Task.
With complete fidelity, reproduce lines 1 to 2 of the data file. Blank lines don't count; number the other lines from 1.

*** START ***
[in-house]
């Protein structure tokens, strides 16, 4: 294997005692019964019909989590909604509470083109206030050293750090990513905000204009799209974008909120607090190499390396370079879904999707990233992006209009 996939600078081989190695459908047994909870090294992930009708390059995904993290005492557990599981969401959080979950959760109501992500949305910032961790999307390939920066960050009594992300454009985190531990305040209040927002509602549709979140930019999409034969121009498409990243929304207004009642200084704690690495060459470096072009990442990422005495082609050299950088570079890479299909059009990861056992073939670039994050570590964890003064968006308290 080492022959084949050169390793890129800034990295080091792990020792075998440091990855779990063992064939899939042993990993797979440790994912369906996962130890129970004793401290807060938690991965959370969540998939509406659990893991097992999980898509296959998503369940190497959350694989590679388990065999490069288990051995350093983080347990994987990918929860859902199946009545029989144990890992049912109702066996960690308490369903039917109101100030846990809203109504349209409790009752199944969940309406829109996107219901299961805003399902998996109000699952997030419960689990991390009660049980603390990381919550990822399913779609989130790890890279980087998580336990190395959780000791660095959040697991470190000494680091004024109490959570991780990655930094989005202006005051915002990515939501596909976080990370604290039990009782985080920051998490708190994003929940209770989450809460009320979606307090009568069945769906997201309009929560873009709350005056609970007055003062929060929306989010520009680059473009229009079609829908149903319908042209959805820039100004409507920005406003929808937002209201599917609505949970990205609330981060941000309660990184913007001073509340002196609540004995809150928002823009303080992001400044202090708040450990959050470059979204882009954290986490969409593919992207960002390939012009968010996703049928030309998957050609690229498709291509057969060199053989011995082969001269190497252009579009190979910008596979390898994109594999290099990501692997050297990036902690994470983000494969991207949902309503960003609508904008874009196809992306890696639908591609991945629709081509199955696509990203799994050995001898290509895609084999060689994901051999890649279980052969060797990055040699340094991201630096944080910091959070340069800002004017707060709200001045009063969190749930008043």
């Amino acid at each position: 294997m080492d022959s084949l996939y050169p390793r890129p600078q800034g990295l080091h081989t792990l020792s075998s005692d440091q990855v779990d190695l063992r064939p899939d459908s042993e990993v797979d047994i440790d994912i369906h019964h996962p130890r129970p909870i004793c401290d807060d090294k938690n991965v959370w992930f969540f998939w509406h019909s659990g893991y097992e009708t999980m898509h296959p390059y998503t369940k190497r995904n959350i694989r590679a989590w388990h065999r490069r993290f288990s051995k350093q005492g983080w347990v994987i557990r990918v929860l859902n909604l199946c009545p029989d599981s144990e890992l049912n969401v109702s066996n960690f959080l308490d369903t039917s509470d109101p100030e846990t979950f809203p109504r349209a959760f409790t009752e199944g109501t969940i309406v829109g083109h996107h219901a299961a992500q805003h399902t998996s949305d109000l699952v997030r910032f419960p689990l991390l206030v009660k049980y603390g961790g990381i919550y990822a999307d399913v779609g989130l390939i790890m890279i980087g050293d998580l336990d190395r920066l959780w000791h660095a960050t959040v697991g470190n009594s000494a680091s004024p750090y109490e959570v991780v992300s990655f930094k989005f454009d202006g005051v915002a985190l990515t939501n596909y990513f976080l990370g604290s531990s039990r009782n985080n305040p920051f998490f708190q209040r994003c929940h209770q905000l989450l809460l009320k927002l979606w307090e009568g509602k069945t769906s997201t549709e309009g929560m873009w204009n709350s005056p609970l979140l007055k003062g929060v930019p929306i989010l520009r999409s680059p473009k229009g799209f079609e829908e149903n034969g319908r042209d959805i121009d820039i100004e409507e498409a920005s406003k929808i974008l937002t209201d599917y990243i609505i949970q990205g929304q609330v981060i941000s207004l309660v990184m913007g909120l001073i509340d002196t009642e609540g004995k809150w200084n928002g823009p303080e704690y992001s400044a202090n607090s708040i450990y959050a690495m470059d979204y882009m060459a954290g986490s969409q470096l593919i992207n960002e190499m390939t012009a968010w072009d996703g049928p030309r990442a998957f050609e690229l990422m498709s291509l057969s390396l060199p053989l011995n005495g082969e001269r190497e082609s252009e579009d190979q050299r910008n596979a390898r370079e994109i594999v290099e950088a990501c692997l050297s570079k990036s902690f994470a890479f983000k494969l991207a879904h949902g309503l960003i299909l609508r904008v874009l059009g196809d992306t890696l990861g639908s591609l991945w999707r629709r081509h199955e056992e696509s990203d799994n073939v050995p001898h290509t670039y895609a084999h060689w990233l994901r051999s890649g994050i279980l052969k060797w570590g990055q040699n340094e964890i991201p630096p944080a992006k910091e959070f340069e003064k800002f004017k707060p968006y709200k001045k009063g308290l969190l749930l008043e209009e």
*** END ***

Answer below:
[in-house]
């Protein structure tokens, strides 16, 4: 294997005692019964019909989590909604509470083109206030050293750090990513905000204009799209974008909120607090190499390396370079879904999707990233992006209009 996939600078081989190695459908047994909870090294992930009708390059995904993290005492557990599981969401959080979950959760109501992500949305910032961790999307390939920066960050009594992300454009985190531990305040209040927002509602549709979140930019999409034969121009498409990243929304207004009642200084704690690495060459470096072009990442990422005495082609050299950088570079890479299909059009990861056992073939670039994050570590964890003064968006308290 080492022959084949050169390793890129800034990295080091792990020792075998440091990855779990063992064939899939042993990993797979440790994912369906996962130890129970004793401290807060938690991965959370969540998939509406659990893991097992999980898509296959998503369940190497959350694989590679388990065999490069288990051995350093983080347990994987990918929860859902199946009545029989144990890992049912109702066996960690308490369903039917109101100030846990809203109504349209409790009752199944969940309406829109996107219901299961805003399902998996109000699952997030419960689990991390009660049980603390990381919550990822399913779609989130790890890279980087998580336990190395959780000791660095959040697991470190000494680091004024109490959570991780990655930094989005202006005051915002990515939501596909976080990370604290039990009782985080920051998490708190994003929940209770989450809460009320979606307090009568069945769906997201309009929560873009709350005056609970007055003062929060929306989010520009680059473009229009079609829908149903319908042209959805820039100004409507920005406003929808937002209201599917609505949970990205609330981060941000309660990184913007001073509340002196609540004995809150928002823009303080992001400044202090708040450990959050470059979204882009954290986490969409593919992207960002390939012009968010996703049928030309998957050609690229498709291509057969060199053989011995082969001269190497252009579009190979910008596979390898994109594999290099990501692997050297990036902690994470983000494969991207949902309503960003609508904008874009196809992306890696639908591609991945629709081509199955696509990203799994050995001898290509895609084999060689994901051999890649279980052969060797990055040699340094991201630096944080910091959070340069800002004017707060709200001045009063969190749930008043």